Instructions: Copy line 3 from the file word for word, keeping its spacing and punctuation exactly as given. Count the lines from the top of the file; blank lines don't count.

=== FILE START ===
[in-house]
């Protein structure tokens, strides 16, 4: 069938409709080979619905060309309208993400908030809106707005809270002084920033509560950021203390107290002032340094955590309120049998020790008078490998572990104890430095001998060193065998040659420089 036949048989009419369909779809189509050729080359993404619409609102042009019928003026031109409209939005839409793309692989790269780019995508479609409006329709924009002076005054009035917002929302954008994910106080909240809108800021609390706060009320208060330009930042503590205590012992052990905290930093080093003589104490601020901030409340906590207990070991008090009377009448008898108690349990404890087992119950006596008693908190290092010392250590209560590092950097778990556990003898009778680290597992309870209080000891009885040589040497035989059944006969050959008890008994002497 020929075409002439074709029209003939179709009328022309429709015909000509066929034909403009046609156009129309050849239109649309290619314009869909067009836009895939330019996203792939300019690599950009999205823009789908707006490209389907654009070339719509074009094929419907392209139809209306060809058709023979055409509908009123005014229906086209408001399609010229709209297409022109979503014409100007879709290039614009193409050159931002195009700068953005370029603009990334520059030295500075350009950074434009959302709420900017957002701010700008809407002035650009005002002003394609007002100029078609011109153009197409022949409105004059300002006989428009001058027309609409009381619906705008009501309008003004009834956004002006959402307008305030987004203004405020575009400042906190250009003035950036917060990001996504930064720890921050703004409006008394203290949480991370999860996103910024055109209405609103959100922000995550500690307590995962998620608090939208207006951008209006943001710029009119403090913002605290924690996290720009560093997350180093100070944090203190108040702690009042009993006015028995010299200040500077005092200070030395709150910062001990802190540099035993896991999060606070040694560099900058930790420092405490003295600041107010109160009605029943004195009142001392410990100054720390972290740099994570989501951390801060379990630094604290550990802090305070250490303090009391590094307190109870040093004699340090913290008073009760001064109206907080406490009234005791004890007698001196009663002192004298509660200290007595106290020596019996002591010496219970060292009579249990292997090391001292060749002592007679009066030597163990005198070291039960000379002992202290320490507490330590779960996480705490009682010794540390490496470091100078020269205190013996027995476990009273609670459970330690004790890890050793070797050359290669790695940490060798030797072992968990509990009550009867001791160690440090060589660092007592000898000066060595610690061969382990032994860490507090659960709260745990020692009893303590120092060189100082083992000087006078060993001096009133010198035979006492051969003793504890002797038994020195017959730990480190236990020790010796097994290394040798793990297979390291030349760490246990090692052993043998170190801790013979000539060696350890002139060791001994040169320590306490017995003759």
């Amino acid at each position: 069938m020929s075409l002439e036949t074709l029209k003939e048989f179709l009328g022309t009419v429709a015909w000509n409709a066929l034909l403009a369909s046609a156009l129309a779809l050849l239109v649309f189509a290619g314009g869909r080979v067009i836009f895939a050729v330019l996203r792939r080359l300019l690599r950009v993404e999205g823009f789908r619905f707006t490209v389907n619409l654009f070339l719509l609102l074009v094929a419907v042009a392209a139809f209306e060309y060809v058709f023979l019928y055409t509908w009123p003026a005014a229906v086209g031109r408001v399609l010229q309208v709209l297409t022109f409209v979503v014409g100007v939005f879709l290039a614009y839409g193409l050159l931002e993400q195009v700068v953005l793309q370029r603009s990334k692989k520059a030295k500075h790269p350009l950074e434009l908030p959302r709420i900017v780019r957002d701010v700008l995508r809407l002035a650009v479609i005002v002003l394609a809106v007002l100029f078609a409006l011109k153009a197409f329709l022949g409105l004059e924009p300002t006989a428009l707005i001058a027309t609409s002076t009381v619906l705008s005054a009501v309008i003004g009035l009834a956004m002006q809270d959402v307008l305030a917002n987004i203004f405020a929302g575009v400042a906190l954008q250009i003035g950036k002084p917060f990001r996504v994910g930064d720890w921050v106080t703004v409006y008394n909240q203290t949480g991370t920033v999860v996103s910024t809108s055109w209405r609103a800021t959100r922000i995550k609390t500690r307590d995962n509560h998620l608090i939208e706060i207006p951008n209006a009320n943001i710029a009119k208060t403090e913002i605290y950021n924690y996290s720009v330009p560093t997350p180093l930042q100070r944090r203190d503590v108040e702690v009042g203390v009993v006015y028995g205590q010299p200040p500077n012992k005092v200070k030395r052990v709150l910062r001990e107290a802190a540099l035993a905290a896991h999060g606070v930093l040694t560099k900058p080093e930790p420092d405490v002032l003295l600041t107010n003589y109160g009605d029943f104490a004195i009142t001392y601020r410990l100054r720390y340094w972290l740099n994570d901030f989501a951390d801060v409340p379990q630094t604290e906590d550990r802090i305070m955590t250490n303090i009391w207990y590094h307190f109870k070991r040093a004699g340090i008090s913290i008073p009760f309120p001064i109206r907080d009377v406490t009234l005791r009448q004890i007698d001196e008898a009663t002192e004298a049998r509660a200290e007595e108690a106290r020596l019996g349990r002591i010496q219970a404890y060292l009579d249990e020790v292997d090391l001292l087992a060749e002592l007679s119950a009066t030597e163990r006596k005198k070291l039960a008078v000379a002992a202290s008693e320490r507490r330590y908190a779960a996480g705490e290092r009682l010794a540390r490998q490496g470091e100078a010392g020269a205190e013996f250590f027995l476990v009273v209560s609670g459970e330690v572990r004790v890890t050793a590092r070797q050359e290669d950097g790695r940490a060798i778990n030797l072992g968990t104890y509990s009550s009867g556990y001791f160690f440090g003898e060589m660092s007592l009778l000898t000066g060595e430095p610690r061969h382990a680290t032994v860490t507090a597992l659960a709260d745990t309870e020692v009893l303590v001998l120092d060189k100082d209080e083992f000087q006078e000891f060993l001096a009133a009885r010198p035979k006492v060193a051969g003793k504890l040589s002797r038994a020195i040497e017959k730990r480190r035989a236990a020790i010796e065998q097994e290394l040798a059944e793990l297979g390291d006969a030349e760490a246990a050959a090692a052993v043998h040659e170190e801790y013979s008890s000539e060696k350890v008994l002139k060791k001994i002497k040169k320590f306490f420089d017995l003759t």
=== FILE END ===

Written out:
């Amino acid at each position: 069938m020929s075409l002439e036949t074709l029209k003939e048989f179709l009328g022309t009419v429709a015909w000509n409709a066929l034909l403009a369909s046609a156009l129309a779809l050849l239109v649309f189509a290619g314009g869909r080979v067009i836009f895939a050729v330019l996203r792939r080359l300019l690599r950009v993404e999205g823009f789908r619905f707006t490209v389907n619409l654009f070339l719509l609102l074009v094929a419907v042009a392209a139809f209306e060309y060809v058709f023979l019928y055409t509908w009123p003026a005014a229906v086209g031109r408001v399609l010229q309208v709209l297409t022109f409209v979503v014409g100007v939005f879709l290039a614009y839409g193409l050159l931002e993400q195009v700068v953005l793309q370029r603009s990334k692989k520059a030295k500075h790269p350009l950074e434009l908030p959302r709420i900017v780019r957002d701010v700008l995508r809407l002035a650009v479609i005002v002003l394609a809106v007002l100029f078609a409006l011109k153009a197409f329709l022949g409105l004059e924009p300002t006989a428009l707005i001058a027309t609409s002076t009381v619906l705008s005054a009501v309008i003004g009035l009834a956004m002006q809270d959402v307008l305030a917002n987004i203004f405020a929302g575009v400042a906190l954008q250009i003035g950036k002084p917060f990001r996504v994910g930064d720890w921050v106080t703004v409006y008394n909240q203290t949480g991370t920033v999860v996103s910024t809108s055109w209405r609103a800021t959100r922000i995550k609390t500690r307590d995962n509560h998620l608090i939208e706060i207006p951008n209006a009320n943001i710029a009119k208060t403090e913002i605290y950021n924690y996290s720009v330009p560093t997350p180093l930042q100070r944090r203190d503590v108040e702690v009042g203390v009993v006015y028995g205590q010299p200040p500077n012992k005092v200070k030395r052990v709150l910062r001990e107290a802190a540099l035993a905290a896991h999060g606070v930093l040694t560099k900058p080093e930790p420092d405490v002032l003295l600041t107010n003589y109160g009605d029943f104490a004195i009142t001392y601020r410990l100054r720390y340094w972290l740099n994570d901030f989501a951390d801060v409340p379990q630094t604290e906590d550990r802090i305070m955590t250490n303090i009391w207990y590094h307190f109870k070991r040093a004699g340090i008090s913290i008073p009760f309120p001064i109206r907080d009377v406490t009234l005791r009448q004890i007698d001196e008898a009663t002192e004298a049998r509660a200290e007595e108690a106290r020596l019996g349990r002591i010496q219970a404890y060292l009579d249990e020790v292997d090391l001292l087992a060749e002592l007679s119950a009066t030597e163990r006596k005198k070291l039960a008078v000379a002992a202290s008693e320490r507490r330590y908190a779960a996480g705490e290092r009682l010794a540390r490998q490496g470091e100078a010392g020269a205190e013996f250590f027995l476990v009273v209560s609670g459970e330690v572990r004790v890890t050793a590092r070797q050359e290669d950097g790695r940490a060798i778990n030797l072992g968990t104890y509990s009550s009867g556990y001791f160690f440090g003898e060589m660092s007592l009778l000898t000066g060595e430095p610690r061969h382990a680290t032994v860490t507090a597992l659960a709260d745990t309870e020692v009893l303590v001998l120092d060189k100082d209080e083992f000087q006078e000891f060993l001096a009133a009885r010198p035979k006492v060193a051969g003793k504890l040589s002797r038994a020195i040497e017959k730990r480190r035989a236990a020790i010796e065998q097994e290394l040798a059944e793990l297979g390291d006969a030349e760490a246990a050959a090692a052993v043998h040659e170190e801790y013979s008890s000539e060696k350890v008994l002139k060791k001994i002497k040169k320590f306490f420089d017995l003759t």